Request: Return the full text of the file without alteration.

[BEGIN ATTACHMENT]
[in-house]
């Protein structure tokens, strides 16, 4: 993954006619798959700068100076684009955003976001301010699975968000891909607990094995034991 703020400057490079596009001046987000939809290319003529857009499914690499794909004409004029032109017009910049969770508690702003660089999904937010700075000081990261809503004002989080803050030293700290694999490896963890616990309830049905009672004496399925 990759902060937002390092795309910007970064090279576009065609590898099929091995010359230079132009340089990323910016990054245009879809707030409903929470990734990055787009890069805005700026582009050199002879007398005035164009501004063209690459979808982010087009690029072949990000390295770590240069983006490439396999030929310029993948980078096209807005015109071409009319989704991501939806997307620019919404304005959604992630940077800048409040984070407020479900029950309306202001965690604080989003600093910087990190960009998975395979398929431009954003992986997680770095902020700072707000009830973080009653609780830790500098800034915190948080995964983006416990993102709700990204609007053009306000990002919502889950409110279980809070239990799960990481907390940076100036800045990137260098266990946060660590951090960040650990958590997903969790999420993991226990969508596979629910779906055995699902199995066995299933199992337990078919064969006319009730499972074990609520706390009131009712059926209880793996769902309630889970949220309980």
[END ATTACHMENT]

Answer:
[in-house]
């Protein structure tokens, strides 16, 4: 993954006619798959700068100076684009955003976001301010699975968000891909607990094995034991 703020400057490079596009001046987000939809290319003529857009499914690499794909004409004029032109017009910049969770508690702003660089999904937010700075000081990261809503004002989080803050030293700290694999490896963890616990309830049905009672004496399925 990759902060937002390092795309910007970064090279576009065609590898099929091995010359230079132009340089990323910016990054245009879809707030409903929470990734990055787009890069805005700026582009050199002879007398005035164009501004063209690459979808982010087009690029072949990000390295770590240069983006490439396999030929310029993948980078096209807005015109071409009319989704991501939806997307620019919404304005959604992630940077800048409040984070407020479900029950309306202001965690604080989003600093910087990190960009998975395979398929431009954003992986997680770095902020700072707000009830973080009653609780830790500098800034915190948080995964983006416990993102709700990204609007053009306000990002919502889950409110279980809070239990799960990481907390940076100036800045990137260098266990946060660590951090960040650990958590997903969790999420993991226990969508596979629910779906055995699902199995066995299933199992337990078919064969006319009730499972074990609520706390009131009712059926209880793996769902309630889970949220309980």